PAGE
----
When a very strong signal is applied to the receiver, a low noise voltage is applied to the amplifying device 66. The voltage at the anode 68 drops slightly and is still at a relatively high value. In this case, the initial step up voltage at the grid 88 is higher. Less time will therefore be required to charge the capacitor 80 to the point to cause conduction within the device 88. The level 108 is maintained at the same value for all input signal levels. In practical situations, the input signal to the system must be sufliciently high to drive a bistable circuit from level 106 to level 108.

It is thus seen that a time delay in the actuation of the relay 94 takes place. This time delay is inversely proportional to the strength of the received carrier signal. A strong signal, i.e., a low noise signal, will therefore actuate the carrier operated relay before a weak, or high noise, signal.

Referring particularly to Figure 4, there is shown another type of time delay circuit which may be employed with the present invention. A signal representative of the carrier signal strength which may be a noise voltage, an A.G.C. voltage or any other suitable source of voltage, is applied across a grid leak or load resistor 110 through a pair of input terminals 112 and 114. The applied signal is amplified by an electron discharge device 116 comprising an anode 118, a cathode 120 and a control grid 122. A grid bias resistor 124 is connected between the cathode 120 and ground. The anode 118 is connected to B+ through a load resistor 126.

The voltage output from the anode 118 is coupled to a relay 128 through a resistor 130 and a diode 132. The diode 132 is biased by a battery 134 so that it is normally non-conductive. A capacitor 136 and a second battery 138 is connected in parallel relationship to the circuit including the diode 132, the relay 128 and the battery 134. In the circuit shown, the relay 128 may represent a carrier operated relay the actuation of which will affect the operation of various circuits including multiplexing and tone generator circuits.

In considering the operation of this circuit, the voltage supplied by the battery 138 may be considered a reference voltage which charges the capacitor 136 to a fixed point. With no signal applied to the circuit, the voltage at the anode 118 is not suflicient to cause conduction in the diode 132. When diode 132 is non-conducting, the relay 128 is inoperative or not actuated.

When the input signal is at a level 140 represented by the Waveform at the input terminals 112 and 114, the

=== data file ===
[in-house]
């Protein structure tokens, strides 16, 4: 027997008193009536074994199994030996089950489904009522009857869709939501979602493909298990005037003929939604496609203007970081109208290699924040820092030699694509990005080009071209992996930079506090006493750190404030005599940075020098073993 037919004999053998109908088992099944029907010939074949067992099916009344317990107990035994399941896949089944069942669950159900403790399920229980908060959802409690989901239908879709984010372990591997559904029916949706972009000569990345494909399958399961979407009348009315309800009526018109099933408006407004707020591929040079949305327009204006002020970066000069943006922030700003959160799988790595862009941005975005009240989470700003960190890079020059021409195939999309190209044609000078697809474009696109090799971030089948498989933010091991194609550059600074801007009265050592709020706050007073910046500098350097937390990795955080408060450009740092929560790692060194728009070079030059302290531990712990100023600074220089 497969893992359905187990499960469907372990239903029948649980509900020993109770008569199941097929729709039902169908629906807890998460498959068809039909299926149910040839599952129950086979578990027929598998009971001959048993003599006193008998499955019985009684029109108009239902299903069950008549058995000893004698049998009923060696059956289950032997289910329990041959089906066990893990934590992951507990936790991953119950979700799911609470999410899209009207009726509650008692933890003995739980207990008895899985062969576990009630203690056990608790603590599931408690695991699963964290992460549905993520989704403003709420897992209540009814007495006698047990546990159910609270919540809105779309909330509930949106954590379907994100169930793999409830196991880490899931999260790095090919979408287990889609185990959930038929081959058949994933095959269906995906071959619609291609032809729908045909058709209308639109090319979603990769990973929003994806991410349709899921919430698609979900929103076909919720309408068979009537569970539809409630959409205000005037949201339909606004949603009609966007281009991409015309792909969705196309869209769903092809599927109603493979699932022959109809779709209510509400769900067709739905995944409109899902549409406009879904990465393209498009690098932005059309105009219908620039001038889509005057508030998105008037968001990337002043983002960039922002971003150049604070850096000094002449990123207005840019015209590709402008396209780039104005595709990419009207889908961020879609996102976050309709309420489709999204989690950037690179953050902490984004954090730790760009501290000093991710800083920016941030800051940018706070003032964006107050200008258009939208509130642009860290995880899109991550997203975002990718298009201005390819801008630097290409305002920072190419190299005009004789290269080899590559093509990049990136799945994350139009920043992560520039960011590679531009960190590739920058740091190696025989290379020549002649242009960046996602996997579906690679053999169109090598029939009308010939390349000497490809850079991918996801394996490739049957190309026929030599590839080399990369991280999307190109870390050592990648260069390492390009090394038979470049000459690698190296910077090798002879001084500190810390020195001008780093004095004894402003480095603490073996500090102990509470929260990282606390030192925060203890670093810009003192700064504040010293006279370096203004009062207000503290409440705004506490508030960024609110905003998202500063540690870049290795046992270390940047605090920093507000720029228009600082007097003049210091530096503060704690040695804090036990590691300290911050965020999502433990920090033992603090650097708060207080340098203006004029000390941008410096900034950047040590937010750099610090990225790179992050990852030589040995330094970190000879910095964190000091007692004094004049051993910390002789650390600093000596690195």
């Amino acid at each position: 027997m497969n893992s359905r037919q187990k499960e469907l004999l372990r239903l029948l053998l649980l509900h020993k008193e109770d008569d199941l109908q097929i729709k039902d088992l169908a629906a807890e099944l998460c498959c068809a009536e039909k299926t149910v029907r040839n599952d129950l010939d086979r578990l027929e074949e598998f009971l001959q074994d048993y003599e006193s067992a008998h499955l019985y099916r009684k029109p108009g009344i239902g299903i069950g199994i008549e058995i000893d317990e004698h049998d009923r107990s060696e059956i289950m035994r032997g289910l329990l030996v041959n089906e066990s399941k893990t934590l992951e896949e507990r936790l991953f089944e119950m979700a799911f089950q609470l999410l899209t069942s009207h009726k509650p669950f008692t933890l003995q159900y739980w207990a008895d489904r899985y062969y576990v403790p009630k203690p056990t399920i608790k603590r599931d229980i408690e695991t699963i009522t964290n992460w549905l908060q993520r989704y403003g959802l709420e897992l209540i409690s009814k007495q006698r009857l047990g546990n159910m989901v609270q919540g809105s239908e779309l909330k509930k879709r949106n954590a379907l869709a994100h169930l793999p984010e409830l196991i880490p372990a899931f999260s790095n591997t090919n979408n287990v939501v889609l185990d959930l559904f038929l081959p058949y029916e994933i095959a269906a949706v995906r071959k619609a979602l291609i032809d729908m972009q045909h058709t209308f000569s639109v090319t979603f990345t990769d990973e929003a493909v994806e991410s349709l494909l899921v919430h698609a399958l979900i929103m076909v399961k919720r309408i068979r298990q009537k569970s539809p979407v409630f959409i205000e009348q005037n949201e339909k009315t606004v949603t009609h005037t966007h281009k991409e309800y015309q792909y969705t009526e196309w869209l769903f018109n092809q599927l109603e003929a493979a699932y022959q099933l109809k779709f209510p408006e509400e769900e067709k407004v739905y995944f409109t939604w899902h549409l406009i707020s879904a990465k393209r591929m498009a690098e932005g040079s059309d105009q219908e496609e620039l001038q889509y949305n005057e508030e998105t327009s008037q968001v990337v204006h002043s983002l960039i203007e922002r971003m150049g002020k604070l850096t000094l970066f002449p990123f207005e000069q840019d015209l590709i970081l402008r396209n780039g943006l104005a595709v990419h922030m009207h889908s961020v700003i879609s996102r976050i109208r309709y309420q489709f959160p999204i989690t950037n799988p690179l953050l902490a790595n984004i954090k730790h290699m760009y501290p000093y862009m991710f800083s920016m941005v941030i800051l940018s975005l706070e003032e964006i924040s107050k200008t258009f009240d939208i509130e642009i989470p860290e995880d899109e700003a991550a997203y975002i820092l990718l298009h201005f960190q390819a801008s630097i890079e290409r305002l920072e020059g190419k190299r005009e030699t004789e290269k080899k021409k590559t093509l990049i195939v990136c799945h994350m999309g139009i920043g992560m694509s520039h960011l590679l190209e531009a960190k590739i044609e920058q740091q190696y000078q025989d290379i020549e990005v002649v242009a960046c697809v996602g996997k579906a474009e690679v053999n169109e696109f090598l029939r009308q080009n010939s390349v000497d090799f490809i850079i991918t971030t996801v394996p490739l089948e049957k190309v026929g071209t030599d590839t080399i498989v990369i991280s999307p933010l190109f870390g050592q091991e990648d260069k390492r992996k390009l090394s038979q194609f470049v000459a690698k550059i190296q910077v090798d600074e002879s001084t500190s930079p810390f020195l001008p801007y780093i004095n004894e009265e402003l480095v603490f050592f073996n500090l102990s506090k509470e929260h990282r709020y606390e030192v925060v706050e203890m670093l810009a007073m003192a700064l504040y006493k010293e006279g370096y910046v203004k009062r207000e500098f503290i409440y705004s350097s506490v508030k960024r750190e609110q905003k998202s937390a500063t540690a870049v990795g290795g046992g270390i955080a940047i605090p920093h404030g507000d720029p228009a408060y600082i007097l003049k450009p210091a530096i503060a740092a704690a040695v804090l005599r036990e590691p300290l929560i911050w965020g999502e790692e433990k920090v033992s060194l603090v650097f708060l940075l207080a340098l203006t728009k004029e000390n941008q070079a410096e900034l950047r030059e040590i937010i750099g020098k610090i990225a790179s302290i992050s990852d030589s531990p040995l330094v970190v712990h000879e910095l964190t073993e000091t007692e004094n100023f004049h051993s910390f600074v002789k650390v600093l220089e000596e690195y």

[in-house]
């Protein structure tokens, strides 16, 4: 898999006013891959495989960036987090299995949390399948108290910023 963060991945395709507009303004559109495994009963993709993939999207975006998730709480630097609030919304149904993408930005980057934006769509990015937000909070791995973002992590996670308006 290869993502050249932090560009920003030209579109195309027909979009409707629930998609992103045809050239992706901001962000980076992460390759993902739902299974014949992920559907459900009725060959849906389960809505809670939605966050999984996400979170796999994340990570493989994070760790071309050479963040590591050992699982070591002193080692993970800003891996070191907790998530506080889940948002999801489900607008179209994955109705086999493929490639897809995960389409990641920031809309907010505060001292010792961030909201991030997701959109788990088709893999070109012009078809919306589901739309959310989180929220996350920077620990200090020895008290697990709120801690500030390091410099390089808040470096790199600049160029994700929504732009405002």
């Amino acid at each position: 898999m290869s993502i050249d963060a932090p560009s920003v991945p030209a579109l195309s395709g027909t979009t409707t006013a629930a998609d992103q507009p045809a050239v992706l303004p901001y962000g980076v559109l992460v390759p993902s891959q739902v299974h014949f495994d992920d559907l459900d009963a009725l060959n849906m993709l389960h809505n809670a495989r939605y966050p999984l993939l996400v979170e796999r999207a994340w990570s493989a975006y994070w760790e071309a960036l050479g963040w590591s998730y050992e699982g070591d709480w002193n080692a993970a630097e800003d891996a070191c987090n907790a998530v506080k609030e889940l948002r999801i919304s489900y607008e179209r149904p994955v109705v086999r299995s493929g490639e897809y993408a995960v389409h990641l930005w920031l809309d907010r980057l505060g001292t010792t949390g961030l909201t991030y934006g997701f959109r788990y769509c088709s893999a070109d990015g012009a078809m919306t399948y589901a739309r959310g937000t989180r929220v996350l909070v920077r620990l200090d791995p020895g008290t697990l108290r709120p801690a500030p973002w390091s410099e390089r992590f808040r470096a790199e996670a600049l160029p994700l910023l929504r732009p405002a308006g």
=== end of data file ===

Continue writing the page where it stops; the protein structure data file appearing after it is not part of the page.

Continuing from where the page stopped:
conduction within the device 116 will be relatively high causingthe voltage at the anode 118, to be relatively low. When the input voltage drops to a level 142, the voltage at the anode 118 will rise. The rise in voltage at the anode is applied to the diode 132. However, since the capacitor 136 offers a low impedance path to the increased anode voltage the capacitor will begin to charge towards the anode voltage. Its rate or time of charge depends upon the value of anode voltage. The higher the anode voltage, the faster will be rate of charge of the capacitor and the shorter will be the time delay before the diode 132 will conduct.

During no signal reception the voltage at the anode 118 may be lower than the voltages provided by either of the batteries 134 or 138. The voltage of the battery 134 may be higher than the voltage of the battery 138 to provide the initial cutoff bias for the diode 132. When the voltage at the capacitor 136 has charged to the point where it exceeds the voltage of the battery 134, conduction occurs in the diode thereby operating the relay 128. It is seen that the stronger the input voltage to the terminals 112 and 114, the less the voltage of the anode 118 will be. The capacitor 136 then takes a longer time to charge and the conduction of the diode 132 is delayed. With a strong signal or a drop in the input voltage, the anode voltage will be relatively high. Less time will therefore be required in charging the capacitor 136 and a shorter time delay takes place before the diode 132 starts to conduct.

Referring particularly to Figure 5, there is shown still another time delay circuit which may be employed with the present invention. An input signal, which may be a noise voltage having levels 144 and 146, is applied to a pair of input terminals 148 and 150 across an input resistor 152. The input signal is amplified by an electron discharge device 154 comprising an anode 156, a cathode 158 and a control grid 160. The anode is connected to B+ through a resistor 162 and the cathode 158 is connected to ground through the biasing resistor 164.

The anode 156 is coupled to a second electron discharge device 166 through a resistor 168. The device 166 comprises an anode 170, a cathode 172 and a control grid 174. An input resistor 176 is connected between the control grid 174 and ground. The anode 170 is connected to B+ through a relay 178, which may be a carrier operated relay for the purpose previously described.

The anode 156 is also coupled to a time delay network through the resistor 168. This network includes a capacitor 180 serially connected to a battery 182.

The device 166 is normally biased so that little or no current flows through the relay 178 when the input signal is at the level 144. At this level, the voltage at the anode 156, and consequently at the grid 174, is relatively low. When the input signal is reduced to the level 146, the voltage at the anode 156 will rise and the voltage at the grid 174 will tend to rise. However, the shunt path offered by the capacitor 180 will prevent the voltage at the grid 174 from rising instantaneously. The capacitor 180 will start to charge to the level of the voltage at the anode 156. The rate of charge depends to a great extent upon the voltage of the anode 156 and to some extent upon the values of the capacitor 180 and its associated components including the resistor 168.